Use of Cell Culture For Various Purpose
Cell cultures of various sorts from animal and microbes are becoming increasingly exploited not only by scientists for studying the activity of cells in isolation, but also by various biotechnology and pharmaceutical companies for the production of valuable biological products including viral vaccines (e.g. polio vaccine), antibodies (e.g. OKT3 used in suppressing immunological organ rejection in transplant surgery) and various recombinant proteins. The application of recombinant DNA techniques has led to an ever-expanding list of improved products, both from mammalian and bacterial cells, for therapeutic use in humans. These products include the commercial production of factor VIII for haemophilia, insulin for diabetes, interferon-α, and β for anticancer chemotherapy and erythropoietin for anaemia. Bacterial cultures have also been widely used for other industrial purposes including the large-scale production of cell proteins, growth regulators, organic acids, alcohols, solvents, sterols, surfactants, vitamins, amino acids and many more products. In addition, degradation of waste products particularly those from the agricultural and food industries are another important industrial application of microbial cells. They are also exploited in the bioconversion of waste to useful end products, and in toxicological studies where some of these organisms are rapidly replacing animals in preliminary toxicological testing of xenobiotics. The advent of stem cell culture now provides the possibility of treating diseases using cell-based therapy. This would be particularly important in regenerating diseased or damaged tissues by transplanting stem cells programmed to differentiate into a specific cell type specialised in carrying out a specific function.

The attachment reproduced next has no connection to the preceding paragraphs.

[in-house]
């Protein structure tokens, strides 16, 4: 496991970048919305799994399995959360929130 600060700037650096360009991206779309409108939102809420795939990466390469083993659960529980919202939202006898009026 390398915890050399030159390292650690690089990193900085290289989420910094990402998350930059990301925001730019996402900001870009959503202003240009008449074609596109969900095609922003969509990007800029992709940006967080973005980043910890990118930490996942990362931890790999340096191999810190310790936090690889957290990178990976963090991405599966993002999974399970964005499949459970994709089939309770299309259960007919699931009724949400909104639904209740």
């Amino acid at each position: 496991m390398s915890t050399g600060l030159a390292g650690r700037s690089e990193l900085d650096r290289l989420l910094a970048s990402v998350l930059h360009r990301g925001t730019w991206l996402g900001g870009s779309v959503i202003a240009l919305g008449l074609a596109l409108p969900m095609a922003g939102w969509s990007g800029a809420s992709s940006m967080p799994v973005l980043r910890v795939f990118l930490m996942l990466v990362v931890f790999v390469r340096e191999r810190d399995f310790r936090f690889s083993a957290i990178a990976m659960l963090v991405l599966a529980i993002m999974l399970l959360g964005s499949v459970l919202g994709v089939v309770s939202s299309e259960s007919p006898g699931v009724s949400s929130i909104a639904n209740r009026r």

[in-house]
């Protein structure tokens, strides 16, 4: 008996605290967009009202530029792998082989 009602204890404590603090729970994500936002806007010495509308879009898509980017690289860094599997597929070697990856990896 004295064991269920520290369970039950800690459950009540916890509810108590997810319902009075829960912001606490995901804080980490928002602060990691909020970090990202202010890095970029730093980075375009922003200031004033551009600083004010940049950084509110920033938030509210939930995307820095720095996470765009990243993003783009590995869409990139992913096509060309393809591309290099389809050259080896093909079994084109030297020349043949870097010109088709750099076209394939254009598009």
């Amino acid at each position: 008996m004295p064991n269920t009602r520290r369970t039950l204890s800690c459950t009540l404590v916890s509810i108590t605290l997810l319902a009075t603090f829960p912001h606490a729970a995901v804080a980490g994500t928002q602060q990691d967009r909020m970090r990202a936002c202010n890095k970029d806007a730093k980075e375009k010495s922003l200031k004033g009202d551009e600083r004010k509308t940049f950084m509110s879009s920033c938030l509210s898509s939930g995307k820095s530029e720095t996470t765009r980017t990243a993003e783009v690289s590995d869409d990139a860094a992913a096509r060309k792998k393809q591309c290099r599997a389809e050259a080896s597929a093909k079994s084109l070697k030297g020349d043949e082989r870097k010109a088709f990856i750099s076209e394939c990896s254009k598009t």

Image Credit » http://clipartist.info/openclipart.org/2011/Sept/September/25-Sunday/cell_culture-229px.png